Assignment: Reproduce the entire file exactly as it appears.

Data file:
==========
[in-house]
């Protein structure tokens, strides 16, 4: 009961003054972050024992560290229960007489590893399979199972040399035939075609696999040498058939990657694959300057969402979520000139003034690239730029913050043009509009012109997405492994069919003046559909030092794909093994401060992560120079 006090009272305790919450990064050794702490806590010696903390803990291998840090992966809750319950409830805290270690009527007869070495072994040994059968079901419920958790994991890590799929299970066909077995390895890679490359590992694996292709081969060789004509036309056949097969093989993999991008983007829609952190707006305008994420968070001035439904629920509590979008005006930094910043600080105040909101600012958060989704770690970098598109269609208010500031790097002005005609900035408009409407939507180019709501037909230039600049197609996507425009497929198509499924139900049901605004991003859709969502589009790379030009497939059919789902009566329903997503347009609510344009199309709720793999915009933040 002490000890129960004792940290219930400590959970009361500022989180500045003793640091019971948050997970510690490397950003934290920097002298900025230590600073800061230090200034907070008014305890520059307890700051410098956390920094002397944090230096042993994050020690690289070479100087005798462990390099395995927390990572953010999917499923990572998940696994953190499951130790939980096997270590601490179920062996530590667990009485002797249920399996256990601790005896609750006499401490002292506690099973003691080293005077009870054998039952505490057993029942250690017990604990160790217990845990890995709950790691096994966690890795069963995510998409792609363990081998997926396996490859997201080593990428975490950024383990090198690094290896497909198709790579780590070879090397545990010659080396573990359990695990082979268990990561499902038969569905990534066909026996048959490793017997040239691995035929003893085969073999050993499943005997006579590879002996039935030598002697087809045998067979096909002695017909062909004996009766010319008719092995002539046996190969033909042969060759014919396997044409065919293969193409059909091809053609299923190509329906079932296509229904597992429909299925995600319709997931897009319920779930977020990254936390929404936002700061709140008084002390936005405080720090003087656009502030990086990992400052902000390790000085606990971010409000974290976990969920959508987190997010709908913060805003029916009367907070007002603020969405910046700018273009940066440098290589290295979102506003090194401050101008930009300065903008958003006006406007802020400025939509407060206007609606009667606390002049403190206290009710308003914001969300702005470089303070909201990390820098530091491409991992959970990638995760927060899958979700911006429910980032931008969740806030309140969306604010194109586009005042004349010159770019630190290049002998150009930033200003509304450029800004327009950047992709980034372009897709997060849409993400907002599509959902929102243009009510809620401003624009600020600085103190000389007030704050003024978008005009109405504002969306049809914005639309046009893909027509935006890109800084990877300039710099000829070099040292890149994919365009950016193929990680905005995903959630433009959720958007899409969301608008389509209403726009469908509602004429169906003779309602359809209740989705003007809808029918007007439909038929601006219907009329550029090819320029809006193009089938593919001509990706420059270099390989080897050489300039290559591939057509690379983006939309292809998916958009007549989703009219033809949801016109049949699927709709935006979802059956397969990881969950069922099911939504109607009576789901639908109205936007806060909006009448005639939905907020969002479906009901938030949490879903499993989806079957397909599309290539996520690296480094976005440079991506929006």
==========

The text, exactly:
[in-house]
């Protein structure tokens, strides 16, 4: 009961003054972050024992560290229960007489590893399979199972040399035939075609696999040498058939990657694959300057969402979520000139003034690239730029913050043009509009012109997405492994069919003046559909030092794909093994401060992560120079 006090009272305790919450990064050794702490806590010696903390803990291998840090992966809750319950409830805290270690009527007869070495072994040994059968079901419920958790994991890590799929299970066909077995390895890679490359590992694996292709081969060789004509036309056949097969093989993999991008983007829609952190707006305008994420968070001035439904629920509590979008005006930094910043600080105040909101600012958060989704770690970098598109269609208010500031790097002005005609900035408009409407939507180019709501037909230039600049197609996507425009497929198509499924139900049901605004991003859709969502589009790379030009497939059919789902009566329903997503347009609510344009199309709720793999915009933040 002490000890129960004792940290219930400590959970009361500022989180500045003793640091019971948050997970510690490397950003934290920097002298900025230590600073800061230090200034907070008014305890520059307890700051410098956390920094002397944090230096042993994050020690690289070479100087005798462990390099395995927390990572953010999917499923990572998940696994953190499951130790939980096997270590601490179920062996530590667990009485002797249920399996256990601790005896609750006499401490002292506690099973003691080293005077009870054998039952505490057993029942250690017990604990160790217990845990890995709950790691096994966690890795069963995510998409792609363990081998997926396996490859997201080593990428975490950024383990090198690094290896497909198709790579780590070879090397545990010659080396573990359990695990082979268990990561499902038969569905990534066909026996048959490793017997040239691995035929003893085969073999050993499943005997006579590879002996039935030598002697087809045998067979096909002695017909062909004996009766010319008719092995002539046996190969033909042969060759014919396997044409065919293969193409059909091809053609299923190509329906079932296509229904597992429909299925995600319709997931897009319920779930977020990254936390929404936002700061709140008084002390936005405080720090003087656009502030990086990992400052902000390790000085606990971010409000974290976990969920959508987190997010709908913060805003029916009367907070007002603020969405910046700018273009940066440098290589290295979102506003090194401050101008930009300065903008958003006006406007802020400025939509407060206007609606009667606390002049403190206290009710308003914001969300702005470089303070909201990390820098530091491409991992959970990638995760927060899958979700911006429910980032931008969740806030309140969306604010194109586009005042004349010159770019630190290049002998150009930033200003509304450029800004327009950047992709980034372009897709997060849409993400907002599509959902929102243009009510809620401003624009600020600085103190000389007030704050003024978008005009109405504002969306049809914005639309046009893909027509935006890109800084990877300039710099000829070099040292890149994919365009950016193929990680905005995903959630433009959720958007899409969301608008389509209403726009469908509602004429169906003779309602359809209740989705003007809808029918007007439909038929601006219907009329550029090819320029809006193009089938593919001509990706420059270099390989080897050489300039290559591939057509690379983006939309292809998916958009007549989703009219033809949801016109049949699927709709935006979802059956397969990881969950069922099911939504109607009576789901639908109205936007806060909006009448005639939905907020969002479906009901938030949490879903499993989806079957397909599309290539996520690296480094976005440079991506929006």